Some have claimed that Küng was arrogant. I suspect part of that is that he was Swiss-German and he could be abrupt and brusque. He certainly liked talking. I remember a dinner party when he discoursed for an hour on the role of women in the church, addressing all his remarks to the men present, all priests, completely ignoring the two women there. The hostess was an experienced Catholic educator and the other a distinguished Dominican sister. Eventually, it was the nun who exploded and rightly told him some home truths about chauvinist theologians and women in the church. To his credit, Küng copped it sweet, largely saved by his sense of humour.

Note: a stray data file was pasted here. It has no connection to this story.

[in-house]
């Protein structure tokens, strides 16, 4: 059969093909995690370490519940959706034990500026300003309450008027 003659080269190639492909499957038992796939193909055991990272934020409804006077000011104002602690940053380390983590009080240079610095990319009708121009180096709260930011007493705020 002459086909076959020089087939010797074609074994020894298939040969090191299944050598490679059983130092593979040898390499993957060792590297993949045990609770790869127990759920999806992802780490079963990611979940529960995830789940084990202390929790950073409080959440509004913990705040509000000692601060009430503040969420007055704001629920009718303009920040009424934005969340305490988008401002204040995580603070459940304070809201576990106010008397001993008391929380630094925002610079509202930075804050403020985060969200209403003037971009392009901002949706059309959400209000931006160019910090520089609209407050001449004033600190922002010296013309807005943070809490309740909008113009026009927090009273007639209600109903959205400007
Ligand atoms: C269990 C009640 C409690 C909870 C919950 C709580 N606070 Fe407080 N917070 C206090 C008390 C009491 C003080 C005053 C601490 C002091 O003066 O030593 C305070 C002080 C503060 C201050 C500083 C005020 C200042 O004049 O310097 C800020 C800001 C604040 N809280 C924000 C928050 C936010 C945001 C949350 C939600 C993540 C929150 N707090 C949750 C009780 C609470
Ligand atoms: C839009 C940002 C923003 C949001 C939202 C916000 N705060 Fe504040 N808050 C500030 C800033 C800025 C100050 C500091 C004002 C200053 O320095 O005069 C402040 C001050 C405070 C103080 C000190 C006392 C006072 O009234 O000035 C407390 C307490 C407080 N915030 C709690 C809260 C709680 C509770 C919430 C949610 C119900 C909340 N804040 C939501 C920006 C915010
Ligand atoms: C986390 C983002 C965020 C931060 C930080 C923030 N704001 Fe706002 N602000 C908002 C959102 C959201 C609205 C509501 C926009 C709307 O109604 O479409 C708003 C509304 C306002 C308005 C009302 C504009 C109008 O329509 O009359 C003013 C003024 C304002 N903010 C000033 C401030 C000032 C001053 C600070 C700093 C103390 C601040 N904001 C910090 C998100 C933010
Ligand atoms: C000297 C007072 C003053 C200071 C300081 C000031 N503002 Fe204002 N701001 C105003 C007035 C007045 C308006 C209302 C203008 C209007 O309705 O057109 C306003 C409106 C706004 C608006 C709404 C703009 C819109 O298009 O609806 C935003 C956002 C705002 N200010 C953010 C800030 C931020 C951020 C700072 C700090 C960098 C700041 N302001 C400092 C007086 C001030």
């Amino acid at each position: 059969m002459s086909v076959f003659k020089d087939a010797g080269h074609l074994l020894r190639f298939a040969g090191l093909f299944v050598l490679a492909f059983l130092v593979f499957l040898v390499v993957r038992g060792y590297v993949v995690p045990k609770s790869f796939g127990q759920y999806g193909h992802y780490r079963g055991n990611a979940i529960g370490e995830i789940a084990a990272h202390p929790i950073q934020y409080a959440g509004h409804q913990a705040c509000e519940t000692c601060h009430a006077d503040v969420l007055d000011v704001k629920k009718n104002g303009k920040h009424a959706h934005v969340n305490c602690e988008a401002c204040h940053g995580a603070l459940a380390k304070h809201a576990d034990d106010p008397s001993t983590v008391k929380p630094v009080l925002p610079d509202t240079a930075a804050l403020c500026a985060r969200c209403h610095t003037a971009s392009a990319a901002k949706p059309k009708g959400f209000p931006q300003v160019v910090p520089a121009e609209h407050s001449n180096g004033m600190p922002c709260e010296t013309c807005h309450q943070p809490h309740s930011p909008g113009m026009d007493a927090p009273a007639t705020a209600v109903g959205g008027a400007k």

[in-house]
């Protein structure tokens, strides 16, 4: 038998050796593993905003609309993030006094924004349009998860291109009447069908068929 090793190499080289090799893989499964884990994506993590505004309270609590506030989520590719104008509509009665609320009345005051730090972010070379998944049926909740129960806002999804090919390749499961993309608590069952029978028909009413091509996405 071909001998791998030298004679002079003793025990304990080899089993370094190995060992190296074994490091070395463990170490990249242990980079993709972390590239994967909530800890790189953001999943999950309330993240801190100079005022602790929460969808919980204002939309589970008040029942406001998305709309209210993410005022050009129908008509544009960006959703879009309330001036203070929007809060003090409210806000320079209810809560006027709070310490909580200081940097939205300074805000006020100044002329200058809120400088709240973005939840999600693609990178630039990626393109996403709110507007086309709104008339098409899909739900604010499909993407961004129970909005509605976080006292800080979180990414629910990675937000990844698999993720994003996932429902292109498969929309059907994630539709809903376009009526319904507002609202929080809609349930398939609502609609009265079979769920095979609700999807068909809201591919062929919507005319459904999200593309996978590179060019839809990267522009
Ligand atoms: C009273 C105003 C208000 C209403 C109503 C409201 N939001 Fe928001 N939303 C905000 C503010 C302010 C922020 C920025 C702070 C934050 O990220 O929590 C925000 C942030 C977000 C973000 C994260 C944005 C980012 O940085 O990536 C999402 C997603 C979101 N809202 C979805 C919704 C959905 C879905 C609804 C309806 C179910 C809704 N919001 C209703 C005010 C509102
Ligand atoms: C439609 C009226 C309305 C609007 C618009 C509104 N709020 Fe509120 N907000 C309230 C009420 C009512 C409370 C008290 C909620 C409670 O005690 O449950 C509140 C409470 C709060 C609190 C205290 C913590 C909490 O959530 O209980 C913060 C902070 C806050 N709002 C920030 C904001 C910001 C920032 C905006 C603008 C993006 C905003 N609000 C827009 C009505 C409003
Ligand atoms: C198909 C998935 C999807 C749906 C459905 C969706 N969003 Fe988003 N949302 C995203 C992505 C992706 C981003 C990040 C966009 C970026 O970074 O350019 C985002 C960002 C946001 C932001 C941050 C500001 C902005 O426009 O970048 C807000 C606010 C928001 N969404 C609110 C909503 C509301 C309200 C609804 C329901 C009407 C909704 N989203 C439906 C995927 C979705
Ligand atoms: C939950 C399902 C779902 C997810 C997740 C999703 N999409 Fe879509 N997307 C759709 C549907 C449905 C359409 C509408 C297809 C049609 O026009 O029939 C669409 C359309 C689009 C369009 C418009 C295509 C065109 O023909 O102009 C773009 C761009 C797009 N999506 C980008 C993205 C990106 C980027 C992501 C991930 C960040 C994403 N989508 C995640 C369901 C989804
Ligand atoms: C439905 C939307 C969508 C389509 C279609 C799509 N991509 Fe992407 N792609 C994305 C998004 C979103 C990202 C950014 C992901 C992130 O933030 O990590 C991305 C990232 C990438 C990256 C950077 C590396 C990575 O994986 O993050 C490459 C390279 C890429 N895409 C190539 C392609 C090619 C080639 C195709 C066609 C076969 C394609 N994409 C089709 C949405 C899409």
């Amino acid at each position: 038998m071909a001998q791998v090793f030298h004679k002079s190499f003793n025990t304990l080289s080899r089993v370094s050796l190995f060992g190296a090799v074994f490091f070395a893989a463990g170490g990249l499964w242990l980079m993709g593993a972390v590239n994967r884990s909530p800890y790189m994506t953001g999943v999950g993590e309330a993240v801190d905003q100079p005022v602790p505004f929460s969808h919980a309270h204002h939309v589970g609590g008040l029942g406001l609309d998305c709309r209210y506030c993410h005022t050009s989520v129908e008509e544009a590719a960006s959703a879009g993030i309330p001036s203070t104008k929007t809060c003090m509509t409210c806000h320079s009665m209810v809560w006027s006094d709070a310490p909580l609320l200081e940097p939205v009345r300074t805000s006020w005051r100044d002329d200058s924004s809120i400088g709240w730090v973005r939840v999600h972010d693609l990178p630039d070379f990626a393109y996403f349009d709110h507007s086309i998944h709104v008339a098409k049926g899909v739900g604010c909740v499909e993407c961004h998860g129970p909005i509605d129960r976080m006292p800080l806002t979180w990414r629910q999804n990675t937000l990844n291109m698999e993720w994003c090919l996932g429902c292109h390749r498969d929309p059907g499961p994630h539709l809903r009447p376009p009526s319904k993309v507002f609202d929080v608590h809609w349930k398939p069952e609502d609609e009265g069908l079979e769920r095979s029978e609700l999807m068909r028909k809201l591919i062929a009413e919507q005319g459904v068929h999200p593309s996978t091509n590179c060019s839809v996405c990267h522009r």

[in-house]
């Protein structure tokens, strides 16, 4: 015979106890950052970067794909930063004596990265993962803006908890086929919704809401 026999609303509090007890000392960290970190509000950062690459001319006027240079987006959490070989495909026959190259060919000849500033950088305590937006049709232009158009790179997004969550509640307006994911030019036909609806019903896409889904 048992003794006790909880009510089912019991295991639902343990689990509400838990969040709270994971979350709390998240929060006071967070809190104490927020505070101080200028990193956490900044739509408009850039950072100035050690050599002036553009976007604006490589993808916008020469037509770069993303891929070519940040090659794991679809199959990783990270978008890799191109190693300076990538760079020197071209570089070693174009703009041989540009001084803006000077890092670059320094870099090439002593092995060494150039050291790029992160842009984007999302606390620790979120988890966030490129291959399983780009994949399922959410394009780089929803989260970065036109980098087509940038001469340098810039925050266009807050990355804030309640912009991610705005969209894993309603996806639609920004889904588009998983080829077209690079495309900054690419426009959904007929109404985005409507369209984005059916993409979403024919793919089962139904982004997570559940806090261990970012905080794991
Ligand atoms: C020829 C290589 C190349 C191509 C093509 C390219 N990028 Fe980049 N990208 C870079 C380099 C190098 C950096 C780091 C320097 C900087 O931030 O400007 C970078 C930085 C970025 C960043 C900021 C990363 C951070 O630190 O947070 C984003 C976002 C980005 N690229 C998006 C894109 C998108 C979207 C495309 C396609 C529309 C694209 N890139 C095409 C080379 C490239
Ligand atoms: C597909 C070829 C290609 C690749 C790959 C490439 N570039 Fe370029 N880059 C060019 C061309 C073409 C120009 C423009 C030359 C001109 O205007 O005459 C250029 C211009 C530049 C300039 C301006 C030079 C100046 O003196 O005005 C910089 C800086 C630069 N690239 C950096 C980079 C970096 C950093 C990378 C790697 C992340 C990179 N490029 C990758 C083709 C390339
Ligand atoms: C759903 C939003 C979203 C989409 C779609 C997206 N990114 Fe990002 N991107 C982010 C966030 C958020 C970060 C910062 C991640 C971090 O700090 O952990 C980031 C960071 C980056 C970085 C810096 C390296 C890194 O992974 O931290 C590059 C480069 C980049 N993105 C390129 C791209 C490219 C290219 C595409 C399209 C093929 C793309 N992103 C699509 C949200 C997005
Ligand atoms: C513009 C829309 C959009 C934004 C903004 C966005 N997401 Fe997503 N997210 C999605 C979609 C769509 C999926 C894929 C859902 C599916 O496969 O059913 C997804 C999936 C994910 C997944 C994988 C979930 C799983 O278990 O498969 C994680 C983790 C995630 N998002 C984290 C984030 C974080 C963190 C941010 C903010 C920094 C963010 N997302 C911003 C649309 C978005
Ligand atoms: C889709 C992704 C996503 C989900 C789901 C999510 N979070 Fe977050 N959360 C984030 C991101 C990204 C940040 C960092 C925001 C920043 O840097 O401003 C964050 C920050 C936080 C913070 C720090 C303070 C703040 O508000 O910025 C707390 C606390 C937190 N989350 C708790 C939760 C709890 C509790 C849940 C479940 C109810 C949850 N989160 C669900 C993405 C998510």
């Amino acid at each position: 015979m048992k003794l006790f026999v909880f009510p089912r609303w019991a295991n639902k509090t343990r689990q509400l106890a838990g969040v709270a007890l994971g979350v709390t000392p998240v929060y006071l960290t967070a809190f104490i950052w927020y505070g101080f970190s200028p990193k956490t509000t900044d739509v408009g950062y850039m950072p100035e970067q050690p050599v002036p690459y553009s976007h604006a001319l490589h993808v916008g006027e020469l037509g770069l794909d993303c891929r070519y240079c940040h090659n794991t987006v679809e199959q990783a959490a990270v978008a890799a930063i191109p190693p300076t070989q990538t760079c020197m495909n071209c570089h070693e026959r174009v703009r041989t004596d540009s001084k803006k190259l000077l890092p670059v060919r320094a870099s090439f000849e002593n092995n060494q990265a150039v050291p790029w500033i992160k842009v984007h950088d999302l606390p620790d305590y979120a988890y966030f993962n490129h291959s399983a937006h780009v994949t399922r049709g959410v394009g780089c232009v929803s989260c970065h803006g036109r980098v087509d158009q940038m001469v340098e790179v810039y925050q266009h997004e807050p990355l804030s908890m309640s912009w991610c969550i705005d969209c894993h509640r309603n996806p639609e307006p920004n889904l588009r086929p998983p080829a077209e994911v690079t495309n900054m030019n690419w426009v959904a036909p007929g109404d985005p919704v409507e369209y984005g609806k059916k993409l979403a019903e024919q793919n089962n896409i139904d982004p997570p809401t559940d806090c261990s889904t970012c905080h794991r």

He remained a priest in good standing throughout his life. He worked enormously hard and had an excellent exercise regimen. Socially, he was wonderful company. His biographer Robert Nowell says ‘He combined the very qualities that many of the Catholic church’s detractors have regarded as totally incompatible: a passion for truth and loyalty to Rome, an open-minded willingness to accept the fruits of critical inquiry, and adherence to what from the outside was seen as a closed dogmatic system.’

I simply remember him as a man of deep faith, a thoughtful friend – I have several handwritten notes from him – as well as an articulate man of integrity for whom truth was only norm, a man of prodigious energy and commitment above all to the message of Jesus and the genuine tradition of Catholicism. He was truly a theologian ‘for all seasons.’